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Thursday, October 29, 2020

More Kansans Are Asking for Mail Ballots While Officials Work To Make Polling Places Pandemic-Safe

A sharp increase in applications for mail ballots shows voters both concerned about, and eager for, this year's primary and general elections

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Derek Nester
Derek Nester was born and raised in Blue Rapids, and graduated from Valley Heights High School in May of 2000. He attended Cowley College in Arkansas City and Johnson County Community College in Overland Park studying Journalism & Media Communications.After stops at KFRM and KCLY radio in Clay Center, he joined KNDY in 2002 as a board operator and play by play announcer. Derek is now responsible for the digital content of Dierking Communications, Inc. six radio stations.In 2005 Derek joined the staff of KCFX radio in Kansas City as a production coordinator for the Kansas City Chiefs Radio Network, which airs on over 94 radio stations across 12 Midwest states and growing. In 2018 he became the Studio Coordinator at the Cumulus Kansas City broadcast center for Kansas City Chiefs Football.

By Jim McLean – Kansas News Service

TOPEKA, Kansas — Facing the prospect of standing in line at polling places amid the coronavirus pandemic, requests from Kansans for mail ballots continue to come in at a record clip.

As of June 17, more than 142,000 Kansans had filed applications for advance ballots for the Aug. 4 primary. That far exceeds the 54,000 requested at the same point in the last presidential election year.

Kansas Secretary of State Scott Schwab said the jump reflects worries about in-person voting, but he’s not willing to heed calls from state Democratic Party officials to switch to all-mail elections.

That would create “massive voter confusion,” said Schwab, a Republican preparing to oversee his first statewide election.

Five states — Colorado, Hawaii, Oregon, Utah and Washington — conduct all elections by mail. Other states may do so this year to prevent a surge in coronavirus cases.

Kansas Democrats conducted their May 2 presidential primary entirely by mail. They considered it such a success that State Party Chair Vicki Hiatt said Schwab should use a similar process for this year’s primary and general elections rather than putting “a whole lot of money into making provisions for safety.”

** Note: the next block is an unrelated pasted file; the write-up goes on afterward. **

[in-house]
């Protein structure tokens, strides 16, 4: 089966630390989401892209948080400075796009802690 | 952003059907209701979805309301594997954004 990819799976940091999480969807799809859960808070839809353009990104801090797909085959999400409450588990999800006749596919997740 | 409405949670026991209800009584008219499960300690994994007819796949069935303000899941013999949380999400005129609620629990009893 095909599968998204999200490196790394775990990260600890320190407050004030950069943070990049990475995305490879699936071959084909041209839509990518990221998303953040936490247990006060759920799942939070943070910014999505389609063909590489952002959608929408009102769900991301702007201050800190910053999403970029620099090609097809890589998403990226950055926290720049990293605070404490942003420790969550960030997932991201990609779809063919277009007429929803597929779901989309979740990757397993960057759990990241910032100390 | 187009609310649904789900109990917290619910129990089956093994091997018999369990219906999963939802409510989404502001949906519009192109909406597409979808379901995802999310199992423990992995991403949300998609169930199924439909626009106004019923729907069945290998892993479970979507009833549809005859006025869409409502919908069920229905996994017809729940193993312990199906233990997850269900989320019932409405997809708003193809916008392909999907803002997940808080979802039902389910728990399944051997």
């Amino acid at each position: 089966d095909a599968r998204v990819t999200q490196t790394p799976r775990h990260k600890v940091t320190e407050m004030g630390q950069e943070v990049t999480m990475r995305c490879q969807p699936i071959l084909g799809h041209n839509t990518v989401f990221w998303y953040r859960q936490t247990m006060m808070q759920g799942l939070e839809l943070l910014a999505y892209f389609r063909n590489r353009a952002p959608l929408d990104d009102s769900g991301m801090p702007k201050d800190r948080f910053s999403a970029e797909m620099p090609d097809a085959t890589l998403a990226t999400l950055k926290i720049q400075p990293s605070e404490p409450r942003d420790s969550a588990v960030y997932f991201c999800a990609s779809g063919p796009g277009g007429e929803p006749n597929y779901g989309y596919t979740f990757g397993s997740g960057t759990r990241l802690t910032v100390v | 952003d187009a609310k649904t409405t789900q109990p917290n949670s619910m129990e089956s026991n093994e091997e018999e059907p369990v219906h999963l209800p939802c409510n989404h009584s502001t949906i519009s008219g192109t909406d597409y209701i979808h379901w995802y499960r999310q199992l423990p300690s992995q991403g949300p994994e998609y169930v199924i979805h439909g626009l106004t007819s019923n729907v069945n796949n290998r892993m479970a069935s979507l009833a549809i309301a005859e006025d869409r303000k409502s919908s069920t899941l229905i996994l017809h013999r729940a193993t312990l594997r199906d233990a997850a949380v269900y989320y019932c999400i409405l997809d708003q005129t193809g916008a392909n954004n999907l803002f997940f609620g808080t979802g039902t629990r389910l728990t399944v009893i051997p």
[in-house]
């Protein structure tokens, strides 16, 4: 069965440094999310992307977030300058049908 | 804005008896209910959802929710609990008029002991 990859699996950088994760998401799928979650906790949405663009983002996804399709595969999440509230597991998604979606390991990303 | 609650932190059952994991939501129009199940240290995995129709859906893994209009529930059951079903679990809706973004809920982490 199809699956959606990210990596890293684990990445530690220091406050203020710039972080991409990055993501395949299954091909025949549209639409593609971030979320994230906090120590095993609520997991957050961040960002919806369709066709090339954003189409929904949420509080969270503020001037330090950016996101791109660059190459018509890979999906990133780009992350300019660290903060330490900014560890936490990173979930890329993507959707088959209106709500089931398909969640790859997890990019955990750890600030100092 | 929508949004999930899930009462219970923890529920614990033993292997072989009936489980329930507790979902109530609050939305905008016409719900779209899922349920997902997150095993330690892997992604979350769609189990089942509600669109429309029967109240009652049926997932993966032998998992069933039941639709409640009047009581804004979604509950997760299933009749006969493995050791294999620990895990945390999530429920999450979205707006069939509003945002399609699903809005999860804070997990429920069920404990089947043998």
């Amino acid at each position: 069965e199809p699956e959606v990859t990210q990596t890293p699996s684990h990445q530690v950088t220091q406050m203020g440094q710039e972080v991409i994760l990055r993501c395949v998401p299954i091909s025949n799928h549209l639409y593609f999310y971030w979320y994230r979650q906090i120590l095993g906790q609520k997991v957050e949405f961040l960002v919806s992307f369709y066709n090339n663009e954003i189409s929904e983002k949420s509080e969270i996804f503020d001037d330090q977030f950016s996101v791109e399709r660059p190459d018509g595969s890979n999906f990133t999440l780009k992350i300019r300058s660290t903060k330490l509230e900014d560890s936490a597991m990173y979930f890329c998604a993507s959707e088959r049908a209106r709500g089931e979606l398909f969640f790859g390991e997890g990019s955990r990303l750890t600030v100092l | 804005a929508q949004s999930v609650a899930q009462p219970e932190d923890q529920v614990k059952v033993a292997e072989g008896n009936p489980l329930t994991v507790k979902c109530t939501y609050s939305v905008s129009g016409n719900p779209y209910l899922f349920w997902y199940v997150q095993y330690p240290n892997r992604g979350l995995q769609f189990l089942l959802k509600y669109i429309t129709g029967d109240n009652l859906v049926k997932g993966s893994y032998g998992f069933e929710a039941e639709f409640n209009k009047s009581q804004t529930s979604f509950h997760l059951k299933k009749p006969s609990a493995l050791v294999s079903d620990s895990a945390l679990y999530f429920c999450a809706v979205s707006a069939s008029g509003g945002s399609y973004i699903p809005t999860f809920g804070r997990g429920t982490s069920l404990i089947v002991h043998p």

Schwab has the authority to alter elections. But he said he can only do so in emergencies that make it “impossible” for people to vote in person.

The threat posed by the coronavirus, Schwab said, doesn’t rise to that level, especially given the steps he and the state’s 105 county clerks are taking to make polling places safer.

They’re installing plexiglass shields at voter registration tables and stocking every polling place with masks, gloves and hand sanitizer. They’re also providing disposable styluses so that people don’t have to actually touch the screens of voting machines.

“We’re doing everything on our end to make it safe for voters,” Schwab said.

The state got $4.6 million in federal pandemic relief to pay for the modifications.

Harvey County Clerk Rick Piepho is worried that the volunteers he counts on to staff the county’s 12 polling places – many of them retirees – might also be reluctant to show up this year.

“Most of them are going to be in those higher-risk age groups,” Piepho said.

Piepho said those he’s talked to as he begins his recruiting push for the primary are relieved “that we’re putting in protections for them.”

Ballot security